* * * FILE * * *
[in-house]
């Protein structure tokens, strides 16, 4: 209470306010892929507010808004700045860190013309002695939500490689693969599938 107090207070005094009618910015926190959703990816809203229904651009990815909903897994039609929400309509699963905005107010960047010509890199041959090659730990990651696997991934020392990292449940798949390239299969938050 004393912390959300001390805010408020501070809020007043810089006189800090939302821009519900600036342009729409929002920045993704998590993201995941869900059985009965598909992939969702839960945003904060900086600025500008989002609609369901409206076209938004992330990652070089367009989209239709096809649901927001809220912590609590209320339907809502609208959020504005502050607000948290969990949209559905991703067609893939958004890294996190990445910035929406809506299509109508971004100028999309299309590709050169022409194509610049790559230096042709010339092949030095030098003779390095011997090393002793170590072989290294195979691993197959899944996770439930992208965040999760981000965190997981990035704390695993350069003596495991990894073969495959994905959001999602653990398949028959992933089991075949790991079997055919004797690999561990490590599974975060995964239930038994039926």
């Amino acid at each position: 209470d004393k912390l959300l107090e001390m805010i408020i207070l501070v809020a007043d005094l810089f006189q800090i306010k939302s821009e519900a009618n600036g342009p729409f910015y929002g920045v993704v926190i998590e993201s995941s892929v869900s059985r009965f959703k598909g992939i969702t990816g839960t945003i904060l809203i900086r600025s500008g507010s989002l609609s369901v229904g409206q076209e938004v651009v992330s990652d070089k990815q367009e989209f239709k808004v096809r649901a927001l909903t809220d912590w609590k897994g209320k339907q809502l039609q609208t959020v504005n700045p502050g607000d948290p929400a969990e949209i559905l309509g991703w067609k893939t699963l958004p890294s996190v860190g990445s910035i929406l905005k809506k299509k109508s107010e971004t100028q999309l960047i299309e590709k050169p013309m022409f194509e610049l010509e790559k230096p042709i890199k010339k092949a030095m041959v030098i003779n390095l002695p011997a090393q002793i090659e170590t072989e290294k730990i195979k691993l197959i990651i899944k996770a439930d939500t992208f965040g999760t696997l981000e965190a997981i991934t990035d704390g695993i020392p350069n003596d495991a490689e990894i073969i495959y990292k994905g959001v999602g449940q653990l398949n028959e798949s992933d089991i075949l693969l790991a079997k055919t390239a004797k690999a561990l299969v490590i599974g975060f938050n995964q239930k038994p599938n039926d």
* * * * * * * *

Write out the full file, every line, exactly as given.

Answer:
[in-house]
């Protein structure tokens, strides 16, 4: 209470306010892929507010808004700045860190013309002695939500490689693969599938 107090207070005094009618910015926190959703990816809203229904651009990815909903897994039609929400309509699963905005107010960047010509890199041959090659730990990651696997991934020392990292449940798949390239299969938050 004393912390959300001390805010408020501070809020007043810089006189800090939302821009519900600036342009729409929002920045993704998590993201995941869900059985009965598909992939969702839960945003904060900086600025500008989002609609369901409206076209938004992330990652070089367009989209239709096809649901927001809220912590609590209320339907809502609208959020504005502050607000948290969990949209559905991703067609893939958004890294996190990445910035929406809506299509109508971004100028999309299309590709050169022409194509610049790559230096042709010339092949030095030098003779390095011997090393002793170590072989290294195979691993197959899944996770439930992208965040999760981000965190997981990035704390695993350069003596495991990894073969495959994905959001999602653990398949028959992933089991075949790991079997055919004797690999561990490590599974975060995964239930038994039926």
């Amino acid at each position: 209470d004393k912390l959300l107090e001390m805010i408020i207070l501070v809020a007043d005094l810089f006189q800090i306010k939302s821009e519900a009618n600036g342009p729409f910015y929002g920045v993704v926190i998590e993201s995941s892929v869900s059985r009965f959703k598909g992939i969702t990816g839960t945003i904060l809203i900086r600025s500008g507010s989002l609609s369901v229904g409206q076209e938004v651009v992330s990652d070089k990815q367009e989209f239709k808004v096809r649901a927001l909903t809220d912590w609590k897994g209320k339907q809502l039609q609208t959020v504005n700045p502050g607000d948290p929400a969990e949209i559905l309509g991703w067609k893939t699963l958004p890294s996190v860190g990445s910035i929406l905005k809506k299509k109508s107010e971004t100028q999309l960047i299309e590709k050169p013309m022409f194509e610049l010509e790559k230096p042709i890199k010339k092949a030095m041959v030098i003779n390095l002695p011997a090393q002793i090659e170590t072989e290294k730990i195979k691993l197959i990651i899944k996770a439930d939500t992208f965040g999760t696997l981000e965190a997981i991934t990035d704390g695993i020392p350069n003596d495991a490689e990894i073969i495959y990292k994905g959001v999602g449940q653990l398949n028959e798949s992933d089991i075949l693969l790991a079997k055919t390239a004797k690999a561990l299969v490590i599974g975060f938050n995964q239930k038994p599938n039926d």